When it comes to the world of motorcycles, everyone has a favorite brand, but how do they really stack up against each other? This listicle is based on the insights and rankings provided by a passionate motorcyclist on YouTube, who has laid out a tiered ranking system from the worst (F-tier) to the best (S-tier) brands. Remember, these rankings are subjective and meant to spark discussion among enthusiasts, so take them with a grain of salt and feel free to form your own opinions!

Here’s the video:

F-Tier Motorcycle Brands

F-tier brands are considered the bottom of the barrel when it comes to street motorcycles. These manufacturers may suffer from poor reliability, limited availability, and a lackluster range of styles. According to our YouTube guide, Can-Am falls into this category—not only because they specialize in three-wheelers but also due to their reliability issues. EBR (Erik Buell Racing) is also placed in the F-tier, struggling with continuous production and reliability. Benelli sneaks into this list, and while they have had some interesting models like the six-cylinder Benelli Sei, their current offerings leave a lot to be desired.

E-Tier Motorcycle Brands

E-tier brands are a small step up, offering marginally better quality and selection, yet they still have inflated prices for what you get. Harley-Davidson finds itself in the E-tier, with criticisms for its heavy, slow bikes that lack sportiness and innovation. Husqvarna is also in this tier, mainly because their street bikes are relatively new and often seen as dressed-up KTMs. Moto Guzzi is included here too, with the accusation that they recycle the same bike under different names.

D-Tier Motorcycle Brands

D-tier brands show improvement by offering a wider selection and better reliability. Royal Enfield is placed in the D-tier, praised for their simple designs but criticized for limited power and selection. Zero Motorcycles also lands here, recognized for their efforts in electric bikes but still facing issues like range anxiety. Indian Motorcycle is noted for making strides with models like the FTR 1200, but they’re still seen as too similar to Harley-Davidson to rank higher.

C-Tier Motorcycle Brands

C-tier brands are middle-of-the-road, offering decent bikes that might be a good financial decision. Suzuki makes it to the C-tier, with some standout models like the SV 650 and the Katana, despite some dated offerings. MV Agusta, despite their stunning designs and high performance, is held back by reliability concerns. KTM, known for models like the Super Duke and the Duke series, also falls into the C-tier due to reliability issues.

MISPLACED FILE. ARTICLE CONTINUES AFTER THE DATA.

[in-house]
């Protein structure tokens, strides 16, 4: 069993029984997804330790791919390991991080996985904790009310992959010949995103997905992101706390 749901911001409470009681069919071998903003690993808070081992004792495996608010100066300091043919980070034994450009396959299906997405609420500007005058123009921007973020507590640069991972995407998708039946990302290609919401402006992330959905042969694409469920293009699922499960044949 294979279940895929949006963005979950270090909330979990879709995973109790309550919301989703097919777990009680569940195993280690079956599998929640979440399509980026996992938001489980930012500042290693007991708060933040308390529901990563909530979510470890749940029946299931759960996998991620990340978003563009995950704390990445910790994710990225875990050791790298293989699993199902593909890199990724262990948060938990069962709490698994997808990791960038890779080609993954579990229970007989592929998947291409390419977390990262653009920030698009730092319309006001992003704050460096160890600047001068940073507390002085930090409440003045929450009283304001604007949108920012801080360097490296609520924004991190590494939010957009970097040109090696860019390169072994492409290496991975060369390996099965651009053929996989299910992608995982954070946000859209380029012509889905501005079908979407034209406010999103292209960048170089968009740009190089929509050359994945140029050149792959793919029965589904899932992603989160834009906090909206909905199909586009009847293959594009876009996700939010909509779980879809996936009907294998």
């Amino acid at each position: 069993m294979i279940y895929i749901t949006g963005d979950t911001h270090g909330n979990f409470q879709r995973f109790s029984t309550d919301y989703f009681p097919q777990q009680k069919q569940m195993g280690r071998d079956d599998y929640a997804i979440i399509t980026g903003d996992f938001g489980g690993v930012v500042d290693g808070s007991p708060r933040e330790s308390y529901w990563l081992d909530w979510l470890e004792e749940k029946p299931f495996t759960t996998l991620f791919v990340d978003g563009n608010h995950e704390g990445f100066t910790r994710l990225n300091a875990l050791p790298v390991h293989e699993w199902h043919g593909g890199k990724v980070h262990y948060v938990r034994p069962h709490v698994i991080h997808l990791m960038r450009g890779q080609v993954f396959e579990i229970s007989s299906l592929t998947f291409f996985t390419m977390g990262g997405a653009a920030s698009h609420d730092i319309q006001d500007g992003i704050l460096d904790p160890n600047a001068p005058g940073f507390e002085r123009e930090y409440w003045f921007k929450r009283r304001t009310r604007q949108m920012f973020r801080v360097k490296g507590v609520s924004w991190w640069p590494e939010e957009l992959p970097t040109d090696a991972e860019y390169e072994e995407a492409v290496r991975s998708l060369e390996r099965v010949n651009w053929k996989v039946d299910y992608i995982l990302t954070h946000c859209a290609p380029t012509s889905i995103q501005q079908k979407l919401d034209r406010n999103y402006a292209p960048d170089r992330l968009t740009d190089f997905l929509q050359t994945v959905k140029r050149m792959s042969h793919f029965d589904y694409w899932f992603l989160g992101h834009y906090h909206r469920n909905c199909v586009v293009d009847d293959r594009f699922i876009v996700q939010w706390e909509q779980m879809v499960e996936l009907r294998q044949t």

B-Tier Motorcycle Brands

B-tier brands provide plenty of fun, reliability, and performance. Triumph earns a spot in the B-tier for its range of models and build quality, though it lacks a 1000cc superbike. Kawasaki is also B-tier, offering respected models like the ZX-10R and a variety of options, though they tend to stick to certain engine types.

A-Tier Motorcycle Brands

A-tier brands command respect with top-notch looks, power, and reliability. BMW is considered A-tier, thanks to their revolutionary S1000RR and a range of other impressive bikes, despite some gaps in their lineup. Aprilia is placed here as well, with their powerful V4 engines and beautiful designs, though they have a limited presence in the off-road segment. Ducati joins the A-tier, with their high-performance V4 models, though their high price points are a barrier for many.

S-Tier Motorcycle Brands

S-tier brands are the pinnacle of motorcycle manufacturing, offering exceptional quality across a range of models. Yamaha is crowned as an S-tier brand, with a lineup that satisfies nearly every type of rider, from the R3 to the MT series. Honda is also S-tier, with a legendary history of producing reliable, race-winning bikes across all categories.

This ranking is sure to stir up some debate among motorcycle enthusiasts. Whether you agree or disagree with these placements, it’s all in good fun and a testament to the passion that riders have for their favorite brands.